Lenovo Yoga 3 Pro: Australian Review

Laptops just made a quantum leap. Intel's new Broadwell chips make it possible for notebook makers to create incredibly thin devices with fanless designs, and these notebooks are finally starting to hit the market. Lenovo's new Yoga 3 Pro runs brand new top of the line hardware, and has an amazing hinge that lets it flip from laptop into tablet mode, or anything in between, at a moment's notice.

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What Is It?

Specifications
  • Screen Type: IPS LCD, 3200x1800 QHD+
  • Screen Size: 13.3-inch
  • CPU: Intel Core M-5Y70
  • GPU: Intel HD 5300
  • RAM: 8GB DDR3L
  • Storage: 256GB/512GB SSD
  • Battery: 44.8 Watt-hour
  • Connectivity: 3.5mm headset, 2x USB 3.0, USB 2.0, SDXC, microHDMI
  • Audio: 2x 1.5-Watt, JBL Audio

The Lenovo Yoga 3 Pro, starting at $2099 and extending to a $2299 for a larger 512GB SSD variant, is a super thin laptop. Its 13.3-inch screen and bezel, along with its 60 per cent chiclet keyboard, push the Yoga's overall dimensions to 330x228mm, and when closed its maximum thickness is a MacBook Air-beating 12.8mm (the comparatively tubby 13-inch Air is 17mm thick). Nearly half of this comes from the screen, which has to be slightly bulkier to accommodate a touchscreen array, so when you open the Yoga 3 Pro prepare to be impressed by just how thin it is.

The Yoga 3 Pro doesn't disappoint when it comes to its external connectivity, although it does make a couple of compromises due to its size. You still get a full-size SD card reader, two USB 3.0 ports and a multipurpose combined headphone/microphone 3.5mm jack. Power, volume and screen rotation buttons are grouped on the Yoga's right side (in laptop mode). Those compromises are that the Yoga uses a microHDMI connector for A/V output — you'll have to carry an adapter with for presentations — and that the third USB port is actually also the laptop's DC power jack. There's also no mobile broadband connectivity built in.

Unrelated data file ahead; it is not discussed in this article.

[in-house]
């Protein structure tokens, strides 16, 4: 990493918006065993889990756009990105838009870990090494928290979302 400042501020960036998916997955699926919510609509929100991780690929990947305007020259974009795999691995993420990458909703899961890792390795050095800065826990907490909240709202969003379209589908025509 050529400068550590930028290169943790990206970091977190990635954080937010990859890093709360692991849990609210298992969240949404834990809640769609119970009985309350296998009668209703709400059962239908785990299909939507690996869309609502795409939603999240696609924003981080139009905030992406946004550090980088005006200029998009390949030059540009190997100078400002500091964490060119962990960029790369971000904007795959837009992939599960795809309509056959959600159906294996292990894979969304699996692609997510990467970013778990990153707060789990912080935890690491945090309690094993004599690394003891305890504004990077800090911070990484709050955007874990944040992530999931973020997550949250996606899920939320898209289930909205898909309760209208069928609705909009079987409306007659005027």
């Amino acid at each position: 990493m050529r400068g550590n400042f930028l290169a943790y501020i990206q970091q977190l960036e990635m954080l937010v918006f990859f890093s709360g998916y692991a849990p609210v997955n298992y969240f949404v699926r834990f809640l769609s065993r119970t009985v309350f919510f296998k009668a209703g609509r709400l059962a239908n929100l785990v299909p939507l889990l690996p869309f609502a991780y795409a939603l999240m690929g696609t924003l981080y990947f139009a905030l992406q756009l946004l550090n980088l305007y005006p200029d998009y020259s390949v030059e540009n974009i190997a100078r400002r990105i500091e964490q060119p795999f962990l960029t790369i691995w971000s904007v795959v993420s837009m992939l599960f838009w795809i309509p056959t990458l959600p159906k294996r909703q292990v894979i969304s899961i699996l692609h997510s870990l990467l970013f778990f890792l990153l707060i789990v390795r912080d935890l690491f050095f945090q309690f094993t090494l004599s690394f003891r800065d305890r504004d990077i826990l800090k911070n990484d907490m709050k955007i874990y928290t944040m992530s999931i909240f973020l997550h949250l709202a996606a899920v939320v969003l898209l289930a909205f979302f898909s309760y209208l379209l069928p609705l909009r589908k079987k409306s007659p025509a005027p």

This barely-there size and weight comes courtesy of Intel's latest fanless Broadwell mobile processors, which are very light on power usage while still offering everyday Ultrabook-esque computing performance. The Yoga 3 Pro runs a Core M 5Y70 processor, and these are no low-grade Atom chips; they're proper CPUs, with grunt roughly comparable to an Intel Core i5 like the one seen in the similarly convertible Microsoft Surface Pro 3.

Lenovo offers the Yoga 3 Pro in a few different finishes, and two price points for either 256GB or 512GB SSD storage variants. I road-tested the basic and business-friendly Platinum Silver, while a Clementine Orange alternative is available at the same $2099 price point. If you want Champagne Gold, you'll have to spring for the $2299 512GB SD, which is also possible to buy in the standard silver.

What Is It Good At?

Lenovo's 'watchband' hinge has to be the biggest talking point of the Yoga 3 Pro. With a mix of the same brushed metal as the laptop's lid and machined rotating links — like a fancy metal watchband — the hinge rotates nearly a full 360 degrees, transforming the Yoga 3 Pro from regular ol' laptop to super-skinny tablet in one consistent motion, allowing the not-so-useful 'tent' and 'stand' permutations along the way. It's that first 180 degrees of motion — from closed laptop to entirely flat display — that are by far the most useful, but tablet mode might come in handy if you want to watch a movie or TV show while commuting. The hinge is an engineering marvel, and while I was a bit worried about its durability it feels secure and stable during everyday use.

If the hinge is its largest talking point, the hardware hidden away inside the Yoga 3 Pro is an extremely close second; it's the first convertible tablet-laptop I've seen using the brand new Intel Core M processor and associated chipset. The CPU inside the Yoga is a Core M 5Y70, running at a maximum frequency of 2.6GHz for surprisingly quick performance, while being designed with a utterly frugal 4.5 Watt TDP.

It runs perfectly silently, and only gets acceptably warm during heavy use, but with results of 49,875 in 3DMark 1.2 Unlimited it's no slouch — beating out the 47,564 of the Microsoft Surface Pro 3. This chip has roughly equivalent performance to a last-gen Ultrabook's Core i5 processor, but at less than one third of the power consumption and heat output; these are incredible results when we're talking about power efficiency and general computing performance. For everyday productivity — Web browsing, video watching, photo editing — the Yoga 3 Pro is perfectly suited.